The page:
The new configurations categorically take effect on devices through an automated, context-aware grouping. The connected devices revolution also opened ... Hexnode has also set in motion plans to ...
- Global Artificial Intelligence in Healthcare Marketon January 27, 2020 at 2:55 am
Due to the potential of SWOT analysis and Porter's Five Forces analysis in generating market research reports, they are preferred by the businesses and hence also used while making this Global ...
- Context Aware Computing Market 2020 Strategic Assessment - IBM Corporation, Microsoft Corporation, Cisco Systems Inc, Google LLCon January 26, 2020 at 9:50 pm
Global Context Aware Computing Market - Growth, Trends, And Forecast (2020 - 2025) The report presents an in-depth assessment of the Global Context Aware Computing including enabling technologies, key ...
- Context-Aware Computing Market to Grow Rapidly on Account of Various use in Industries such as Banking and Retail: Fortune Business Insightson November 8, 2019 at 12:54 am
Pune, Nov. 08, 2019 (GLOBE NEWSWIRE) -- The global Context-Aware Computing Market is prognosticated ... of beacons and advanced sensors on wearable devices, smartphones, and other smart objects ...
- Context-aware computing is here – and it's getting smarteron January 11, 2019 at 12:12 am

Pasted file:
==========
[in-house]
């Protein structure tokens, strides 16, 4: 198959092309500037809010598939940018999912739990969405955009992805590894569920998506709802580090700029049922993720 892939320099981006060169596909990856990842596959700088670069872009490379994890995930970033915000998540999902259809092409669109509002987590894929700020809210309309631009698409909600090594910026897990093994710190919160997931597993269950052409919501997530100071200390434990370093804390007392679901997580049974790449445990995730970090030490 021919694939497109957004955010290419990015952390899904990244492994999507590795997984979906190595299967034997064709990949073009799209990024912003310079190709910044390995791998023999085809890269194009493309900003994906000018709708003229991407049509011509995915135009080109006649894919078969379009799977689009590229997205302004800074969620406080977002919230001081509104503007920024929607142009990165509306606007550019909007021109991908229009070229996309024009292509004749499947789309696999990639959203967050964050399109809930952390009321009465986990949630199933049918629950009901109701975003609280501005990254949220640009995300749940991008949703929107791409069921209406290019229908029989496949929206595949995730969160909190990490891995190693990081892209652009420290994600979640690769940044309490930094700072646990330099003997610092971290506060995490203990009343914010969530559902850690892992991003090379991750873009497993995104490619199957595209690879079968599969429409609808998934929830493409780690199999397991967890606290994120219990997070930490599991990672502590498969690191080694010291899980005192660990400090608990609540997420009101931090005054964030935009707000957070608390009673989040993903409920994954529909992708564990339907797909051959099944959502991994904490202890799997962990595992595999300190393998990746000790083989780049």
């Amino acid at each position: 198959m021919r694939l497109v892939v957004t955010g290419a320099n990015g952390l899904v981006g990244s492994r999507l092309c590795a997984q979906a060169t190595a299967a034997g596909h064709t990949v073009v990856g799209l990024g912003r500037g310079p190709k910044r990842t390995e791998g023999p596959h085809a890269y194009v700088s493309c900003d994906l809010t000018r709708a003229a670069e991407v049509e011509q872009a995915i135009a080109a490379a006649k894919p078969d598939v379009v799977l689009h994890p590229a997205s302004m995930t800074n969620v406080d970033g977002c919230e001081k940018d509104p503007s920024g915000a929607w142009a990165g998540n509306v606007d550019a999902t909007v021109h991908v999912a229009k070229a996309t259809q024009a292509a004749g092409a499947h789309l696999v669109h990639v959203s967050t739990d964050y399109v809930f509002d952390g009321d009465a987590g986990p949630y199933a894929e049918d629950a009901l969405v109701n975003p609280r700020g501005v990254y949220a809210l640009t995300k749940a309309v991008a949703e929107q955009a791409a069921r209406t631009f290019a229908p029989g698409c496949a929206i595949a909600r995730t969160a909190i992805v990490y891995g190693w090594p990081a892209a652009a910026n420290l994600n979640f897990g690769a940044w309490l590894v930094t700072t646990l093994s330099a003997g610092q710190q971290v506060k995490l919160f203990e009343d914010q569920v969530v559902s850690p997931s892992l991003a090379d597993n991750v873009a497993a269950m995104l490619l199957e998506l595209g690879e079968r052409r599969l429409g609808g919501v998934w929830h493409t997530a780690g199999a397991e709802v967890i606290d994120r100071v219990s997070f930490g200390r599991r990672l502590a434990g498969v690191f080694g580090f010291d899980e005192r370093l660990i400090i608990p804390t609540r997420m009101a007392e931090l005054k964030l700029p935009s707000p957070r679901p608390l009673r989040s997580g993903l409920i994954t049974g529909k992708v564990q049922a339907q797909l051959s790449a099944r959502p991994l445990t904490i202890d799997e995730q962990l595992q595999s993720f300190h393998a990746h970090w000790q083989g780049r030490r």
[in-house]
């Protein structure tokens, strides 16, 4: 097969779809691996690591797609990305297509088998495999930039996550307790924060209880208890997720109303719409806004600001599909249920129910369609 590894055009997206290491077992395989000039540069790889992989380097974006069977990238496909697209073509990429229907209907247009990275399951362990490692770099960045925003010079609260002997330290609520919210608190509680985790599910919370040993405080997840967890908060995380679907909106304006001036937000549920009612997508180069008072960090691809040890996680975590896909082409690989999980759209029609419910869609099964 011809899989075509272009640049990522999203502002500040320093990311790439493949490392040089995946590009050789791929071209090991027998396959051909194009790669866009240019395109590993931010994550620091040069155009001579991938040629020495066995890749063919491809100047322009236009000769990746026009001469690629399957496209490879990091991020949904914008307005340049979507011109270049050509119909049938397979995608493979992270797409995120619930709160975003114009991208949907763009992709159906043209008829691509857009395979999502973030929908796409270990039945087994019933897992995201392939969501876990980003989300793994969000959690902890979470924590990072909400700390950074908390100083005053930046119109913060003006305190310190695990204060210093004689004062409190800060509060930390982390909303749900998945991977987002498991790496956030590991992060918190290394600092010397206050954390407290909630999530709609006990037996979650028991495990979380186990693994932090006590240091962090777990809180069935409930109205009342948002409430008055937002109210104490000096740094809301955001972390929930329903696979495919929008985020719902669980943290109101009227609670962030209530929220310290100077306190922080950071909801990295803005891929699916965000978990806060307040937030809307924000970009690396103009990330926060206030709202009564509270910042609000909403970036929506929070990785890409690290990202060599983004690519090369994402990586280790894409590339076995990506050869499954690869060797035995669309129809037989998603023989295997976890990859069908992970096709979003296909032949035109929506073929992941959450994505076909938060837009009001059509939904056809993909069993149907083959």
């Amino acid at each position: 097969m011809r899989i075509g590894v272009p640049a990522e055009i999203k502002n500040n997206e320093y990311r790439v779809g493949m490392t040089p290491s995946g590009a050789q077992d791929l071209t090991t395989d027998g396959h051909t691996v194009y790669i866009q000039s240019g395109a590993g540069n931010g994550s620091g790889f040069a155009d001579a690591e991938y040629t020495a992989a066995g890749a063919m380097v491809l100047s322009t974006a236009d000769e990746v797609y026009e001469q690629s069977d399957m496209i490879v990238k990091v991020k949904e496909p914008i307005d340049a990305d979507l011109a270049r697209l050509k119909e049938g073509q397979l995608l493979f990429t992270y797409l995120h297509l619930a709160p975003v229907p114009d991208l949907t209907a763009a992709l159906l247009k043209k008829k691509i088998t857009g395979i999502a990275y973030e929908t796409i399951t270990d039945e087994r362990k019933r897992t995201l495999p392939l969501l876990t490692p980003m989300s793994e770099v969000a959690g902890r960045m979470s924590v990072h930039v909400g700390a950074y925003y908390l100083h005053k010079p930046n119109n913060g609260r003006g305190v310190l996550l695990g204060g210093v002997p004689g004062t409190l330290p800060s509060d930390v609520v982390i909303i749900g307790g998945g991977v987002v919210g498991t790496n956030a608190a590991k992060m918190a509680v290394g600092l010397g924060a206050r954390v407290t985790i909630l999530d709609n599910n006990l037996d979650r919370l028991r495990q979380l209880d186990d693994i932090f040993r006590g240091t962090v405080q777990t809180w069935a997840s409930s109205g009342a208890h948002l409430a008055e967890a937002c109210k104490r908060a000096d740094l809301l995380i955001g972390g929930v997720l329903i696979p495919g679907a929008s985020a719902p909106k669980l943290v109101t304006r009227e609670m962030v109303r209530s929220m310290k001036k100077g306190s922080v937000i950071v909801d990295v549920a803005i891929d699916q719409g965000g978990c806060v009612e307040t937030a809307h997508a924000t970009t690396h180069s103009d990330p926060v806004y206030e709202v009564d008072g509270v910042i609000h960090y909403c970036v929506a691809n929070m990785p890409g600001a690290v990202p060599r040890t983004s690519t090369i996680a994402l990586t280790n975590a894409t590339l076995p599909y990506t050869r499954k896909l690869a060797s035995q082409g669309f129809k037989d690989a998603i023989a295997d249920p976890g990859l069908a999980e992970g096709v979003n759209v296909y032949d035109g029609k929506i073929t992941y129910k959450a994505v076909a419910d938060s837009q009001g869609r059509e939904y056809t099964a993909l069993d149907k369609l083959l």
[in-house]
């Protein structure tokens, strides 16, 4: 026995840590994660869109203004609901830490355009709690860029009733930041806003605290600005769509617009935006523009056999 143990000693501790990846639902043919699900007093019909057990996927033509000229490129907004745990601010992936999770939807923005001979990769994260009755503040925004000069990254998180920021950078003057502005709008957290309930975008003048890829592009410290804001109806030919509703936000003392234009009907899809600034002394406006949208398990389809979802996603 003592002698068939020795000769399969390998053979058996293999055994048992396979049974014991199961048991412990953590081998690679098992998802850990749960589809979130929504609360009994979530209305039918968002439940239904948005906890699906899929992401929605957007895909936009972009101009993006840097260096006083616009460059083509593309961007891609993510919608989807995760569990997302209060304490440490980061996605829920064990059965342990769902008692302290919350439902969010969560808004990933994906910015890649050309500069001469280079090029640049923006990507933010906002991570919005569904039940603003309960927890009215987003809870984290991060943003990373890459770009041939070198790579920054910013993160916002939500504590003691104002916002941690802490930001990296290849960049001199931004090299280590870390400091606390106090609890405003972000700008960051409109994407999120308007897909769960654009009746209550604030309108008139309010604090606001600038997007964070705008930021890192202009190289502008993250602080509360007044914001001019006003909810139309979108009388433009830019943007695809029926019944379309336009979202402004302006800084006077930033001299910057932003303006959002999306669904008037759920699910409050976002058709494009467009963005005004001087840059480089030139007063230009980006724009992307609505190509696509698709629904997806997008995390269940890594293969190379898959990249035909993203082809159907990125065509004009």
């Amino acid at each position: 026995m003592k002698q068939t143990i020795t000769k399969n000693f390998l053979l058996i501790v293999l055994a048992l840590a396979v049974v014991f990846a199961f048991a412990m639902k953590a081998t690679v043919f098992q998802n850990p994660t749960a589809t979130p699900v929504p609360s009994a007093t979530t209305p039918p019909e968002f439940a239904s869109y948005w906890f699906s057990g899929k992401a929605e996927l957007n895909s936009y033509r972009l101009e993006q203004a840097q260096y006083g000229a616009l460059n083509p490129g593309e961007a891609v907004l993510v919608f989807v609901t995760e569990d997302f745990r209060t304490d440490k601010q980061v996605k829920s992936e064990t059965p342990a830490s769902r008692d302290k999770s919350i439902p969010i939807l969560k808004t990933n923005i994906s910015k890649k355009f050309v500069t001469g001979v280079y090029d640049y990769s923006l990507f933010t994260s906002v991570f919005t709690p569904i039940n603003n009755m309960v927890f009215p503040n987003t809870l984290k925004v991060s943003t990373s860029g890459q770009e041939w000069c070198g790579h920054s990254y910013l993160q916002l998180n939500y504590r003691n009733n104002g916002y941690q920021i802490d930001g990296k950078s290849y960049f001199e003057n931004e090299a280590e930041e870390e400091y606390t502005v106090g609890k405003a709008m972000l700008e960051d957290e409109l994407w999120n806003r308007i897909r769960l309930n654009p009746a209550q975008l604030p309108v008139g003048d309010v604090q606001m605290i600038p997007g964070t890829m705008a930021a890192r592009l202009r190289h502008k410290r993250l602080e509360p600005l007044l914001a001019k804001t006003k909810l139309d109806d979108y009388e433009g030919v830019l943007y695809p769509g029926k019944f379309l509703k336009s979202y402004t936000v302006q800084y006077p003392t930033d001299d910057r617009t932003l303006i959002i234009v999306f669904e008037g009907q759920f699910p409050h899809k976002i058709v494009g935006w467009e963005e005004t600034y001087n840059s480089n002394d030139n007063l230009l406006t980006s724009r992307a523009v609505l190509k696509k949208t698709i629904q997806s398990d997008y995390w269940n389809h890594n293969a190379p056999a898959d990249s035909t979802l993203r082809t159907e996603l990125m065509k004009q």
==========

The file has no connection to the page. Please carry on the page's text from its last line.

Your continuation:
The idea behind context-aware computing isn't to simply analyse ... "It's linked to the Internet of Things, to Fitbit and all these different wearable devices, and... clothes with sensors built ...
- Star Trek or real life? Wearables and augmented reality in A&D maintenanceon October 19, 2015 at 5:00 pm
With hands-free context aware and wearable technology cross-matching bar codes, stock or part numbers, the engineer can ensure that the right item is demanded or fitted without physically entering and ...
- QuickLogic Launches Sensor Hub for Wearableson June 10, 2014 at 2:50 pm
The ultra-low-power, context-aware sensor hub is optimized for next-generation wearable uses with utilization in various industries, particularly the health and fitness industry. QuickLogic’s ...
- QuickLogic Launches Low-Power Sensor Hub for Wearableson June 9, 2014 at 9:16 am
"The nascent wearables market represents an ideal set of applications for our ultra-low-power, context-aware sensor hub solution. This highly fragmented market is expected to grow rapidly," said ...
- Three Ways To Get Ahead In The Wearable Tech Raceon May 22, 2014 at 11:32 am
It’s clear that consumers are fascinated by wearable technology ... including simpler experiences and more context-aware use cases. Companies that simply ported existing desktop applications ...
via Bing News